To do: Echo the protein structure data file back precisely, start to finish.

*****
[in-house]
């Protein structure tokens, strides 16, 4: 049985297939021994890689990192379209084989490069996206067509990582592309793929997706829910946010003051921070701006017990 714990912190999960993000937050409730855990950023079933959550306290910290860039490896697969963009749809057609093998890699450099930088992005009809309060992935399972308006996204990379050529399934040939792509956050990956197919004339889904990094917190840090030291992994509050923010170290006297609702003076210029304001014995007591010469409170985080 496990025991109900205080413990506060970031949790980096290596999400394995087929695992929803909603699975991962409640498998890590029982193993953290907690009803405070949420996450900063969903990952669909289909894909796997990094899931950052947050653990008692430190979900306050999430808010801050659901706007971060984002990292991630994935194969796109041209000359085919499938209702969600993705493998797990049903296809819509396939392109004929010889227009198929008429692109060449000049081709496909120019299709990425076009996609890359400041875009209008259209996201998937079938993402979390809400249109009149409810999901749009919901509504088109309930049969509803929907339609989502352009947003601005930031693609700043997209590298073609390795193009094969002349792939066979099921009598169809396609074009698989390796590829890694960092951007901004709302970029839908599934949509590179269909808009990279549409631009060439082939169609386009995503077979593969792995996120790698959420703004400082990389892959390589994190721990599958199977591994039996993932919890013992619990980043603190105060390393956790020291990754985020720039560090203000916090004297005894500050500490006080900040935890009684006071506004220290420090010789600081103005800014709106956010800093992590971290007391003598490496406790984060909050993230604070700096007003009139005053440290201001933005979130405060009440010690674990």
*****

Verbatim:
[in-house]
């Protein structure tokens, strides 16, 4: 049985297939021994890689990192379209084989490069996206067509990582592309793929997706829910946010003051921070701006017990 714990912190999960993000937050409730855990950023079933959550306290910290860039490896697969963009749809057609093998890699450099930088992005009809309060992935399972308006996204990379050529399934040939792509956050990956197919004339889904990094917190840090030291992994509050923010170290006297609702003076210029304001014995007591010469409170985080 496990025991109900205080413990506060970031949790980096290596999400394995087929695992929803909603699975991962409640498998890590029982193993953290907690009803405070949420996450900063969903990952669909289909894909796997990094899931950052947050653990008692430190979900306050999430808010801050659901706007971060984002990292991630994935194969796109041209000359085919499938209702969600993705493998797990049903296809819509396939392109004929010889227009198929008429692109060449000049081709496909120019299709990425076009996609890359400041875009209008259209996201998937079938993402979390809400249109009149409810999901749009919901509504088109309930049969509803929907339609989502352009947003601005930031693609700043997209590298073609390795193009094969002349792939066979099921009598169809396609074009698989390796590829890694960092951007901004709302970029839908599934949509590179269909808009990279549409631009060439082939169609386009995503077979593969792995996120790698959420703004400082990389892959390589994190721990599958199977591994039996993932919890013992619990980043603190105060390393956790020291990754985020720039560090203000916090004297005894500050500490006080900040935890009684006071506004220290420090010789600081103005800014709106956010800093992590971290007391003598490496406790984060909050993230604070700096007003009139005053440290201001933005979130405060009440010690674990």